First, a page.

A Promised Land
Barack Obama in his own words
A Promised Land, by Barack Obama, is a long and intimate journey through the stages of life which led to his being elected as President of the United States, in 2008. In between anecdotes about staff members and a few lighthearted quips about his family life, Obama talks about himself as a politician, and lays bare a man with strong values, doubts, uncertainties and imperfections, but with an unflinching faith in the future. These are the traits that guided him through all choices, even the most difficult and painful ones, which he has made over the course of his life and during his presidency.
Many useful tips to:
- Get to know Barack Obama, not only through his life as a politician and President of the United States, but also through his experiences as a person.
- Revisit various important historical events of the last half century and their socio-economic impact on the world.
- Offer a more in-depth look at the dynamics of American politics.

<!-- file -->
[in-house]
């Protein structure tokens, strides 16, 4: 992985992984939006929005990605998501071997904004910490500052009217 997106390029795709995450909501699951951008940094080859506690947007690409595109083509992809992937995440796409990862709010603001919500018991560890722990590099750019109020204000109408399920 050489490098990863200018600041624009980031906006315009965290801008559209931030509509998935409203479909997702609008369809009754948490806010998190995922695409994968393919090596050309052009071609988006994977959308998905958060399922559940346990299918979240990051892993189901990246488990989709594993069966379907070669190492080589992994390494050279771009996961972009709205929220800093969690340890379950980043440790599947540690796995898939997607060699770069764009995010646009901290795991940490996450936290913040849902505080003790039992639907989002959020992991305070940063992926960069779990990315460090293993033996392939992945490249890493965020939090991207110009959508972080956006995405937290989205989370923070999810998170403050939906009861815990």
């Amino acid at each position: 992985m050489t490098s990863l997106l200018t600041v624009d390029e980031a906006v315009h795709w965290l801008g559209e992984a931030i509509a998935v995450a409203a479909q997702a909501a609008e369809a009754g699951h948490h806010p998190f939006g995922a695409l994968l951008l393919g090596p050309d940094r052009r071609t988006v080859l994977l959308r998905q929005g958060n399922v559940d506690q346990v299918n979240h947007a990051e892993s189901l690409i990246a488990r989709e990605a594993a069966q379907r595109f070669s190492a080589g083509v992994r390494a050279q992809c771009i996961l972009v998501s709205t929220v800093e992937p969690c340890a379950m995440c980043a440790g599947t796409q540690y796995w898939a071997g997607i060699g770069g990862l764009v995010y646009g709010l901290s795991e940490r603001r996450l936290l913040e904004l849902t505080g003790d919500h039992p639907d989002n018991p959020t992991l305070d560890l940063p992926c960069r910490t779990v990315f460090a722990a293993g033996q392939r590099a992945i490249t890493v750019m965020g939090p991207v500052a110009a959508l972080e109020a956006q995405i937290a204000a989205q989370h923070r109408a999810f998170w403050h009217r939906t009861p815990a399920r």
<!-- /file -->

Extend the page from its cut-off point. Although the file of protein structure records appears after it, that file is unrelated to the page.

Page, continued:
- Gain a deeper understanding of some of the factors that have contributed to making the United States the home of “exported” democracy, while it remains a nation full of differences and contradictions.
A childhood in a white family and an interest in racial issues
Barack Hussein Obama II was born in Honolulu in 1961 to an American mother, Ann Dunham, of Scottish and Irish origin, and a Kenyan father. Barack and Ann spent a few years in Indonesia, with his mother’s second husband, after which Barack returned to the Island of Oahu, Hawaii, where his maternal grandparents lived. He had very little contact with his father, who had returned to live in Kenya, and whom he felt had little impact on his life and his journey. Barack’s family made sacrifices to be able to send him to a prestigious high school, but he was not very interested in studying, and did not make much of an effort. A curious young man with a critical nature, even from a young age, he began to think deeply about race issues: in fact, Barack grew up in a white family and in a society in which, he himself admits, very few people looked like him. His experiences in Indonesia had opened his eyes to the tribal tensions within the country, and the gap that existed between the various social classes. Without any specific career in mind, he enrolled in Occidental College in 1979, where he spent two years, and then he transferred to Columbia University, New York. It was at this time that his ideas about the American nation and a dream of a country free of racism, where men and women are truly equal, began to take shape.
The key ideas of "A Promised Land"
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